Liked by 1 person

      • Kel April 7, 2016 at 1:44 pm #

        Oh, it’s worse now. I grew hips and breasts (to size for the bone structure… yikes) and got a couple inches taller around 25, and now I look kind of like Jessica Rabbit when I wear the right clothing… and I still can’t really shop in the women’s department. The pants just aren’t long enough for one, and while men’s loose fit are shaped right, women’s clothing is too wide elsewhere if I can find them big enough to fit my breasts. I tailor most everything I buy, and make some of my own clothes…

        Like

  5. Elizabeth SaFleur April 7, 2016 at 10:49 am #

    I love this post so hard. Every single word. Favorite part? MEN DON’T HAVE THESE LABELS SO WHY SHOULD WOMEN? Yaaas…

    Liked by 1 person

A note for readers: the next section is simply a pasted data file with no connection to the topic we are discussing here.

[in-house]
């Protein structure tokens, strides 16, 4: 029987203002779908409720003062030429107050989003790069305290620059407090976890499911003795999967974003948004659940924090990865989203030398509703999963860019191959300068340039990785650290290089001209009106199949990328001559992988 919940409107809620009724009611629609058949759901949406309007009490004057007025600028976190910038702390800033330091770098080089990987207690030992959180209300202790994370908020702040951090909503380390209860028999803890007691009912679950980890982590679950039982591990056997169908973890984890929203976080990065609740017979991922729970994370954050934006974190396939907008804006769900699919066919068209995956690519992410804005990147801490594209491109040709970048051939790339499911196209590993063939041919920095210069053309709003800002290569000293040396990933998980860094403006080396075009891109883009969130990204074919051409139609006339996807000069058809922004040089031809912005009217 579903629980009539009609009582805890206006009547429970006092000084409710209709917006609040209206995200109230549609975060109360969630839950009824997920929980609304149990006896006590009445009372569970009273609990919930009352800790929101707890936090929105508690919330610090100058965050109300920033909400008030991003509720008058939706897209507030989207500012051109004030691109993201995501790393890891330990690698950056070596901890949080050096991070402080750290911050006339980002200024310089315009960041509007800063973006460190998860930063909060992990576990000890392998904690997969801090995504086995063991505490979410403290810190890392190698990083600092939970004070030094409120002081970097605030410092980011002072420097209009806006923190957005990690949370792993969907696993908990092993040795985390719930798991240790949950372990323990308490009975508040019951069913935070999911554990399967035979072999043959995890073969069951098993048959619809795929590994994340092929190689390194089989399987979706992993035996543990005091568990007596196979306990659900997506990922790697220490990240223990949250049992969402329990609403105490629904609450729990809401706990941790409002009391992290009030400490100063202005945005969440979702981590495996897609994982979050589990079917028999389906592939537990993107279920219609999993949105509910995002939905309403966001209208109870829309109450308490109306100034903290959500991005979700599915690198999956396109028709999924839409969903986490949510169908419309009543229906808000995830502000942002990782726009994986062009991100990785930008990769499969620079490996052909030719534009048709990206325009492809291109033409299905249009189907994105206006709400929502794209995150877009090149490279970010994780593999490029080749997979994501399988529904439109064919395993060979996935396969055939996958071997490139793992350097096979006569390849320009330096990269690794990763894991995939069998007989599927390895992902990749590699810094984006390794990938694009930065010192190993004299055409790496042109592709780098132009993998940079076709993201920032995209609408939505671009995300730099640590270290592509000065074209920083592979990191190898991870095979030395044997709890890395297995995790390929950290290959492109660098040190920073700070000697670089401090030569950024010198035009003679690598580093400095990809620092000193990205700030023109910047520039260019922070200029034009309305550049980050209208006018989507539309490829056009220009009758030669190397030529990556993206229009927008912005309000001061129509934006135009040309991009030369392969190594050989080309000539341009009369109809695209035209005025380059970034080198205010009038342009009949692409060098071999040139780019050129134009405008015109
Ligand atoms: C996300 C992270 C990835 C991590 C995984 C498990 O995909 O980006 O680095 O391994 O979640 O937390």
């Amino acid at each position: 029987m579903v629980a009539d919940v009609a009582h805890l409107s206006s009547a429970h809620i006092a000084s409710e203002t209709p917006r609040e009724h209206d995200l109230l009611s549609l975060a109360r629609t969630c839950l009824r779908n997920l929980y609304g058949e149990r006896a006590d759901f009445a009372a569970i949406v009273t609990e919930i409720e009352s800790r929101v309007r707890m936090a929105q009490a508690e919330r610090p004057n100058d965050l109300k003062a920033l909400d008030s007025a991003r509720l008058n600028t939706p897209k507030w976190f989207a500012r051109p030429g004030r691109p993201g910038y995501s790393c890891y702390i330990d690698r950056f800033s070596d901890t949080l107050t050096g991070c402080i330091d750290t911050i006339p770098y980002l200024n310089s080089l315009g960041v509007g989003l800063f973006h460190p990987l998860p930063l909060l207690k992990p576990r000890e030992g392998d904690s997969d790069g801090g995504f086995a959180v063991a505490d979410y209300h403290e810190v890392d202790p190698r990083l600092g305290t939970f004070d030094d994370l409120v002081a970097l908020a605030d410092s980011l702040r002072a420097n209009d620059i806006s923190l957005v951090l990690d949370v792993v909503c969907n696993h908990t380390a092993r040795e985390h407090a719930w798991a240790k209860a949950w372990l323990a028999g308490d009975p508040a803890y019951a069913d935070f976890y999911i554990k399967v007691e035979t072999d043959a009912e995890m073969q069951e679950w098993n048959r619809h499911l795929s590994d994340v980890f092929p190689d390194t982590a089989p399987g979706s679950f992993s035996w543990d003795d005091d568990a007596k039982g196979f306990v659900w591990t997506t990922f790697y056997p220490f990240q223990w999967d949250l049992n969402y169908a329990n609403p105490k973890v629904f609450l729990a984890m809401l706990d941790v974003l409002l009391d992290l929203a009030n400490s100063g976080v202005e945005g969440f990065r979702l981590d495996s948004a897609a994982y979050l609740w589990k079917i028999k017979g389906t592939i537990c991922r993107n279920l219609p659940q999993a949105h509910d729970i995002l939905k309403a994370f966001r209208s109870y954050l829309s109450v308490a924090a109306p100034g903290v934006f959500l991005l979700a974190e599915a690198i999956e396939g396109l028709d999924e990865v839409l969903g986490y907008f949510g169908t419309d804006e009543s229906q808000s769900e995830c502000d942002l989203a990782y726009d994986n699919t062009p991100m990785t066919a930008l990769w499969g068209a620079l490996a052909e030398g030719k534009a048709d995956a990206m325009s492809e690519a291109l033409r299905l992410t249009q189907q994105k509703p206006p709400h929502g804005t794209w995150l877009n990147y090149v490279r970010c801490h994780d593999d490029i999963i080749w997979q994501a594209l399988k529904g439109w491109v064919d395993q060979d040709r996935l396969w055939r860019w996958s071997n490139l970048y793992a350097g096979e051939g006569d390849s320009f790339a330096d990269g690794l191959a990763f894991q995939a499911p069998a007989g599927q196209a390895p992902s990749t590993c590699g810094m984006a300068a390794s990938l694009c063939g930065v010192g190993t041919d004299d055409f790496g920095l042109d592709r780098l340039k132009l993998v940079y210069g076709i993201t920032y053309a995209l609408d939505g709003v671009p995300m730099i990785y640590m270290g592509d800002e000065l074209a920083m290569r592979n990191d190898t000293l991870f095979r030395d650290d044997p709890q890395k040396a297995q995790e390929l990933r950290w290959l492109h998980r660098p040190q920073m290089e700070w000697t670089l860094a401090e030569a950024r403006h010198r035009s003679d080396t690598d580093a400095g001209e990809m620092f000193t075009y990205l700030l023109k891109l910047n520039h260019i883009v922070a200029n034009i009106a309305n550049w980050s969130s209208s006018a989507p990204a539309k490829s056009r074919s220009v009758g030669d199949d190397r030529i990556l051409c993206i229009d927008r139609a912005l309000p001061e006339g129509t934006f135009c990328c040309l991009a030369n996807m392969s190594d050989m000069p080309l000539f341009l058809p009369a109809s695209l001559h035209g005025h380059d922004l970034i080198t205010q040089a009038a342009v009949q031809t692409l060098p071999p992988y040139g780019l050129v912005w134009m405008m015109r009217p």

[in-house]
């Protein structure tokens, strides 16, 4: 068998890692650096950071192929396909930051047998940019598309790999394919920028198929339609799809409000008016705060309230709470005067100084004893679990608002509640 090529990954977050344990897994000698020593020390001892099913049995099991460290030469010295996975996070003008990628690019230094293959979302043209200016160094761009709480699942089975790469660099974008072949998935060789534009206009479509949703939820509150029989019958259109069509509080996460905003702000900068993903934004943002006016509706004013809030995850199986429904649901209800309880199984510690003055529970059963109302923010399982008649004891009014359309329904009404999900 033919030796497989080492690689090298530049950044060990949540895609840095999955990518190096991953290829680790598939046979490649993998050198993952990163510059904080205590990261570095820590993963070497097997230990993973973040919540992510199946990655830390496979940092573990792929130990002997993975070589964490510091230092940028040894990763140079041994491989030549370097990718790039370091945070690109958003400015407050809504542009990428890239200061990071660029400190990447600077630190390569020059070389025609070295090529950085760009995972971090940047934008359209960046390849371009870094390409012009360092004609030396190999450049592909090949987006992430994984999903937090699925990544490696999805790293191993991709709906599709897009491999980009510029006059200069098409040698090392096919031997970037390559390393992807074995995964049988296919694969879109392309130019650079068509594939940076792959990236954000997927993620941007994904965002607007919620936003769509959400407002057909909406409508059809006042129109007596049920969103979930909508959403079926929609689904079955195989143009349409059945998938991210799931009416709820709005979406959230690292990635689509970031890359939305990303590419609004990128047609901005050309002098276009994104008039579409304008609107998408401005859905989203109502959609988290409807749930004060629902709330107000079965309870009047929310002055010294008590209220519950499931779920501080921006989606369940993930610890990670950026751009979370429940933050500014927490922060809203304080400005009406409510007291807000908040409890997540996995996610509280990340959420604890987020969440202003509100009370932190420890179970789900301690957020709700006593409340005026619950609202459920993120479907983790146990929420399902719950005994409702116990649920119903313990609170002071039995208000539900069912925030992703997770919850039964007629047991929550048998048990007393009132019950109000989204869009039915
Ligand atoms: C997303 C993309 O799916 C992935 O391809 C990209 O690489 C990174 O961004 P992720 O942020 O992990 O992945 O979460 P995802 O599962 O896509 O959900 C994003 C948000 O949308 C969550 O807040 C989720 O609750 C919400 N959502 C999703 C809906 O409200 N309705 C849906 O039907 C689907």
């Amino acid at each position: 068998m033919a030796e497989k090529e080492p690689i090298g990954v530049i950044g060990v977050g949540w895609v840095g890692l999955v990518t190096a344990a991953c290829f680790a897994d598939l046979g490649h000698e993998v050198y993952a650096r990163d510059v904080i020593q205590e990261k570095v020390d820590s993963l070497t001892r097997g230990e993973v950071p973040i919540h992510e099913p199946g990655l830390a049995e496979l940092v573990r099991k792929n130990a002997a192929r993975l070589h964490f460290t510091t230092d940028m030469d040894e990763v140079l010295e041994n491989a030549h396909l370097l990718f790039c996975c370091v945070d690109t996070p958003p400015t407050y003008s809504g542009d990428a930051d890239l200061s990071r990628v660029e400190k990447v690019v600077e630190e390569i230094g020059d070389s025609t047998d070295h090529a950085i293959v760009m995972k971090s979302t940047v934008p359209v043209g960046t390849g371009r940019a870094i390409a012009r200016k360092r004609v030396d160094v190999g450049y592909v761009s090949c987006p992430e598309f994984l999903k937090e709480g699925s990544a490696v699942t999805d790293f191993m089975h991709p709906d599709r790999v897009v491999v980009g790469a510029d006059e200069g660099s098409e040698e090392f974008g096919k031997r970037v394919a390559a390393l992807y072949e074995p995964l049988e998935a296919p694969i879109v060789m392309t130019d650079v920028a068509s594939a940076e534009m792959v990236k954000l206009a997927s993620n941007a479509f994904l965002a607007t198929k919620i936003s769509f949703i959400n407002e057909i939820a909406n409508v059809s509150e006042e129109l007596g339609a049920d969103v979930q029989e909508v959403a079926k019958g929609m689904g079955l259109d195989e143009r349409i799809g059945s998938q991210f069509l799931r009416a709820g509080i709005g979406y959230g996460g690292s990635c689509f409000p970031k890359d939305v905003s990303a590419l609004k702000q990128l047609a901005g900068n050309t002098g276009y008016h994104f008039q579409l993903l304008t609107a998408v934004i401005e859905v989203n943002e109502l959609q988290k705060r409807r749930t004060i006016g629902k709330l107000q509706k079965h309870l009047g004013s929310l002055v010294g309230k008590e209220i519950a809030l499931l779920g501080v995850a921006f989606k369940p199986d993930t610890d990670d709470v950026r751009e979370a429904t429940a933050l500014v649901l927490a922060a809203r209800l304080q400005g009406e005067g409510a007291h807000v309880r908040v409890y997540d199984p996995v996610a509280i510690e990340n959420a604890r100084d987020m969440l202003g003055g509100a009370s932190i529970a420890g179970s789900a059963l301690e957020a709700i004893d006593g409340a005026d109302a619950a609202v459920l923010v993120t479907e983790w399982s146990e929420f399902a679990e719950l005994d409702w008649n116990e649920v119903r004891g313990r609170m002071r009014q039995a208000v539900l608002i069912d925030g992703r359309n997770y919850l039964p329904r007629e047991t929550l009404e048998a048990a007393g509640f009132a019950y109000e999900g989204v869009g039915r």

6. barbaramikula April 7, 2016 at 9:28 am #

    I prefer to think of myself as “Curvy” and for the record, W stands for Women’s — not “Wide” – LOL. We have to learn to accept ourselves before we can expect others to. However, I don’t need anyone else’s validation. I am me. Anyone who doesn’t like it (including the bald ugly men on Our Time) can take a hike and pass me by. The heroines in my books are never model perfect. They share the same insecurities that we al do. – Barbara/Skye Michaels (www.skyemichaelsbooks.com)

    Liked by 2 people

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  2. A Gi-normic Debate: Banning The Term ‘Plus-Size’ — Lady Smut | madeline iva - April 28, 2016